It’s bizarre that, based on my experiences navigating ace spaces as a survivor, I can formulate a list of criteria for a “proper” ace survivor, a list that is part victim-blaming and part Unassailable Asexual with dashes of self-loathing and erasure and invalidation. It’s ridiculous that I feel the need to frame my senseless, violent experiences in such a way that they can be Useful to the Community while shoving my other experiences—the ones that don’t fit into that perfectly useful narrative—under the rug, never to be spoken of in polite company. It’s absurd that, among the aces I’ve spoken to who have experienced sexual violence, the vast majority are not heteroromantic and a sizable portion are trans (and that’s not even touching how many ace survivors of color I have run into), and yet they are asked to declare with 100% certainty that they were attacked because of their sexual orientation alone. How can we talk about our intersecting identities if we have so much trouble talking about just asexuality and sexual violence? How can we speak about our experiences when intersecting identities make us targets for invalidation on countless fronts? How can we tell our stories when we feel such intense pressure to frame them the right way, to be the right kind of assailable ace, to be Useful to the Community?
I don’t want to be reduced to proof that Bad Things Happen to Aces, I don’t want to package my stories into palatable soundbites, and I certainly don’t want to have to fight for my right to stay in my own community. Do I want to speak out and speak up, when chances are good that I’ll be reduced to a sad picture of The Oppressed Ace to be whipped out at key moments in an argument, a dirty secret that other aces want to keep under wraps, or a reblog to prove that the blogger Cares About This Issue (only to promptly forget about it and go back to saying the same ignorant things about asexuality and sexual violence)? Writing my Challenges Faced by Ace Survivors series took months, but how much impact has it really had? I still regularly see people who profess to being ace activists making exactly the sort of problematic statements I deconstructed, and it’s very rare that anyone who isn’t a survivor calls them out. Sure, people are willing to say they support survivors, but only when a survivor speaks up about how isolated and unwelcome they feel, rarely when other aces are actively making survivors feel unwelcome. Has my writing about sexual violence and asexuality changed things for the better, or have I just made myself uncomfortably vulnerable so that people can point at me and say, “No, but look, aces are oppressed!” or prove how “supportive” they are?
This is why, when I see people complaining about how nobody talks about asexuality and sexual violence, I have to laugh. If I don’t, I’ll cry. First of all, learn to use Google, and second of all, do you want to talk about asexuality and sexual violence? Do you want to offer people a chance to invalidate your feelings, your identity, your experiences? Do you want people telling you that you’re making it up for attention? Do you want people demanding details, concrete evidence of exactly what happened, because unless you can prove to them that what you experienced was bad enough, you’re probably just oversensitive? Do you want to be brought up only when proving a point or demonstrating social awareness, only to be discarded when you might start reflecting poorly on other aces? Do you want to feel intense pressure to edit and reframe your sexually violent experiences so that they will be Useful to the Community?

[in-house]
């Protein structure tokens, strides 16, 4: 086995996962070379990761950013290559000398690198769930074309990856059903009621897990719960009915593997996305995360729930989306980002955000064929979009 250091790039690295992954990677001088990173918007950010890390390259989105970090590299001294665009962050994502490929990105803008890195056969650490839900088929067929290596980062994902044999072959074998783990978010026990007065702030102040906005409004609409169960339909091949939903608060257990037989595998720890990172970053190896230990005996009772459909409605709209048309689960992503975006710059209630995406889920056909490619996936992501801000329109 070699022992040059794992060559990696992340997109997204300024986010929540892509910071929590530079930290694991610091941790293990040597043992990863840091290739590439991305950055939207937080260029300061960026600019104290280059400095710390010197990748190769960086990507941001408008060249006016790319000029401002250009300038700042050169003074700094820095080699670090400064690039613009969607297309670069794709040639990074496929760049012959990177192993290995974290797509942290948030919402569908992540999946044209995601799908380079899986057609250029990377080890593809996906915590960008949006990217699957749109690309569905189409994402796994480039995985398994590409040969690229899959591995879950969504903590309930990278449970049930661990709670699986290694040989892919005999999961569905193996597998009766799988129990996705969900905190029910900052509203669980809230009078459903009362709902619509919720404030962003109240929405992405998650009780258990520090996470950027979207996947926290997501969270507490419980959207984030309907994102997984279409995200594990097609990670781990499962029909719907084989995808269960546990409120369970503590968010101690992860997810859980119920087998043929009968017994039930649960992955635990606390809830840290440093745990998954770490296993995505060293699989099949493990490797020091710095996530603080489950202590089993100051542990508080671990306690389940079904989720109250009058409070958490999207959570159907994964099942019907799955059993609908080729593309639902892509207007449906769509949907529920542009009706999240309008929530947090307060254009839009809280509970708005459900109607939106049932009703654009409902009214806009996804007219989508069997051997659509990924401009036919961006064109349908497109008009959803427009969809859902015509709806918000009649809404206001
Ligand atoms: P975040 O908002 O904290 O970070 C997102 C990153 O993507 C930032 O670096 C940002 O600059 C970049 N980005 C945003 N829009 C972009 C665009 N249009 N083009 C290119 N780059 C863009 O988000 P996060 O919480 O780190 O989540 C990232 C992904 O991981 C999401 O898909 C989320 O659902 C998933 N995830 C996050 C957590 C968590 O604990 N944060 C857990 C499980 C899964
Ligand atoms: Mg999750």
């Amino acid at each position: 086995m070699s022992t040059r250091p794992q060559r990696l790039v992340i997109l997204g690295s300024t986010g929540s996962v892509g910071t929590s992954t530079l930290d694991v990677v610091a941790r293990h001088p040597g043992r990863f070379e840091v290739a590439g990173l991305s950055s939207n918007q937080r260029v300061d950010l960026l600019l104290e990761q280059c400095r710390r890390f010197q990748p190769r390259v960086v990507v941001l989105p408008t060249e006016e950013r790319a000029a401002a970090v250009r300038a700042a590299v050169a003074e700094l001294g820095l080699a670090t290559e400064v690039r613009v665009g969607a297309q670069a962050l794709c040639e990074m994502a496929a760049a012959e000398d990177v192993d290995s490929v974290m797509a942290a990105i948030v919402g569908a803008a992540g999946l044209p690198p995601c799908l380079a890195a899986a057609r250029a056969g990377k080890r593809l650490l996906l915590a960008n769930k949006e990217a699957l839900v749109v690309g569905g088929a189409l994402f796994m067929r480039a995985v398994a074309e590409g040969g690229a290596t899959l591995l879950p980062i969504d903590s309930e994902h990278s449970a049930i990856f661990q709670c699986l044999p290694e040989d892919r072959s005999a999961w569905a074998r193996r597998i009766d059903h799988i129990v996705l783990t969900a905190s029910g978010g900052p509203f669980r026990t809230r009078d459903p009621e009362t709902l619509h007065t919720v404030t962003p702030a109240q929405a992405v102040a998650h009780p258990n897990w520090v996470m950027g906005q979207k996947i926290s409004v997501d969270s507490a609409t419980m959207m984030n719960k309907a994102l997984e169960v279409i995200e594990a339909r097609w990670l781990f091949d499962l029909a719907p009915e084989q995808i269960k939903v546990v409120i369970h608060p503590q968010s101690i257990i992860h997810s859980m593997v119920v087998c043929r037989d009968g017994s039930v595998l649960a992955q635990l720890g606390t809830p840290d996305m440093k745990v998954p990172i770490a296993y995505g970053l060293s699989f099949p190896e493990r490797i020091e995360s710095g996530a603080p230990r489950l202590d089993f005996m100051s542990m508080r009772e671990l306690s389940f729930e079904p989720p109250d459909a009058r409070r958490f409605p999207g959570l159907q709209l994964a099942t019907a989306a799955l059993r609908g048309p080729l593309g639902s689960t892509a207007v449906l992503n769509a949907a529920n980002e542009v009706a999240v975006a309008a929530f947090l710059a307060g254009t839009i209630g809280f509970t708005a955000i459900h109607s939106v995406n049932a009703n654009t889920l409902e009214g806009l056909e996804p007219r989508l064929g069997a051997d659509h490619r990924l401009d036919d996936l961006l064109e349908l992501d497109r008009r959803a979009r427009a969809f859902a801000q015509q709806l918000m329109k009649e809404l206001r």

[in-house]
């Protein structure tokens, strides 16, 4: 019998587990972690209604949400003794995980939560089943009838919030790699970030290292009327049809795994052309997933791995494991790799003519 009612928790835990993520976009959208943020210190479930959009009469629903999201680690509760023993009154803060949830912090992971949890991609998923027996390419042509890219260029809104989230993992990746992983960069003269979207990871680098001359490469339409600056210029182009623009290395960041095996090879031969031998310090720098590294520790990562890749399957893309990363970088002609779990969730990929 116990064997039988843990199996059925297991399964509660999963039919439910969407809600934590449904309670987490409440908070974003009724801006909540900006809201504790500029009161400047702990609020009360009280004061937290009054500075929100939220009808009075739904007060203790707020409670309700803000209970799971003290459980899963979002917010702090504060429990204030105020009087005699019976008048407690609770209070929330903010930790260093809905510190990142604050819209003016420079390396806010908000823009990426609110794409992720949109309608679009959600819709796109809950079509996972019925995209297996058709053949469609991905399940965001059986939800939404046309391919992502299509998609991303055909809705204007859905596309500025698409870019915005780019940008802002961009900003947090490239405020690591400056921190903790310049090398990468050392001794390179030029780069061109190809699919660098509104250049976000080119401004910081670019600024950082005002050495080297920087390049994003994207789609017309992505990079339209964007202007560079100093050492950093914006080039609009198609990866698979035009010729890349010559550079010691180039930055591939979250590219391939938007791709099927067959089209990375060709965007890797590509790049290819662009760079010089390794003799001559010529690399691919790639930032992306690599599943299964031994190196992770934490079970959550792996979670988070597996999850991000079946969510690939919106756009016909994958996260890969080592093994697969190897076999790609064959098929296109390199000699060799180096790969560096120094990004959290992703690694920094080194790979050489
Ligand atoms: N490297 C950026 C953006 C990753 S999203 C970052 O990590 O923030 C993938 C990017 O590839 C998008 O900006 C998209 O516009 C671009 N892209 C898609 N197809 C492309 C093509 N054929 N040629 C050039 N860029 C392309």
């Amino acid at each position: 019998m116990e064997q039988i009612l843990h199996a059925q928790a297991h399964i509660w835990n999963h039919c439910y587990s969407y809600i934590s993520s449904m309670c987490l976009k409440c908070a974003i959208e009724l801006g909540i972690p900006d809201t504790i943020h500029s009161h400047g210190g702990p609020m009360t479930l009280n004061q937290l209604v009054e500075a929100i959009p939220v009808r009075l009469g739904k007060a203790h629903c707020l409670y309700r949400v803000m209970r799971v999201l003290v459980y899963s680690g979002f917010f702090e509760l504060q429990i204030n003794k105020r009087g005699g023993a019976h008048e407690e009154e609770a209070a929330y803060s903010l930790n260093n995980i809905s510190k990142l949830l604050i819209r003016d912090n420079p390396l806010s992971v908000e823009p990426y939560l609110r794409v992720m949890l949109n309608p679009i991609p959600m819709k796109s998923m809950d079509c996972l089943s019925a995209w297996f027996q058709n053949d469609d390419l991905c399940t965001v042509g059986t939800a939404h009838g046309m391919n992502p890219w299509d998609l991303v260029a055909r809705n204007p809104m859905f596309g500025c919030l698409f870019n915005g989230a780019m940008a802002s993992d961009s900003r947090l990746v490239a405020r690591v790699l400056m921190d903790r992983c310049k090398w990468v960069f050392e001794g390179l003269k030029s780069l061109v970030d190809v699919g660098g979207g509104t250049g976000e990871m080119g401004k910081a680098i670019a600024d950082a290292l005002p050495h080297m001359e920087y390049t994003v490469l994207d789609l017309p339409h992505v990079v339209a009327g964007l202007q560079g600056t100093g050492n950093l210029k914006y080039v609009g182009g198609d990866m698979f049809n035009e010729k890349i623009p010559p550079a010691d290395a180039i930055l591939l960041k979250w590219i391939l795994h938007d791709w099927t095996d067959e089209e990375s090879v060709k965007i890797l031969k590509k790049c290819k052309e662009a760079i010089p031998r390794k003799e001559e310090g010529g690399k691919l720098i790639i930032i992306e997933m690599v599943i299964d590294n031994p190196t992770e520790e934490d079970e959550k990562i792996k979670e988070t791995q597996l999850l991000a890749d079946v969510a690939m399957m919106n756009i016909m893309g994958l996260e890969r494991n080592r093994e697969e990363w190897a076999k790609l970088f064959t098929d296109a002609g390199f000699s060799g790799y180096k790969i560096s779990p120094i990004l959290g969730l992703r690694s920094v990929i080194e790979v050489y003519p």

If you don’t, I can’t exactly blame you.
If you’re one of those people complaining about how nobody talks about this and someone should talk about it, you are demanding that people highlight their vulnerabilities and open themselves up to attack from both inside and outside their communities. Are you prepared to defend us? How invested are you in our stories, if you can’t be bothered to go looking for them? How interested are you in supporting ace survivors, if you aren’t making any effort to make space for us to feel safe telling our stories? Is it just that it’s easier to ask why nobody is doing the thing than it is to consider why nobody’s doing the thing? Is it because it’s easier to complain about things that don’t affect you than it is to actually do something to support ace survivors? If you’re angry that “nobody” is talking about and supporting ace survivors (false), are you doing anything with that anger or are you just angry to prove that you’re socially engaged? Do you only want us to come forward so you have more trump cards or do you actually want to do something to help and support us? Because, from where I’m standing, I see a whole lot of talk and not much else.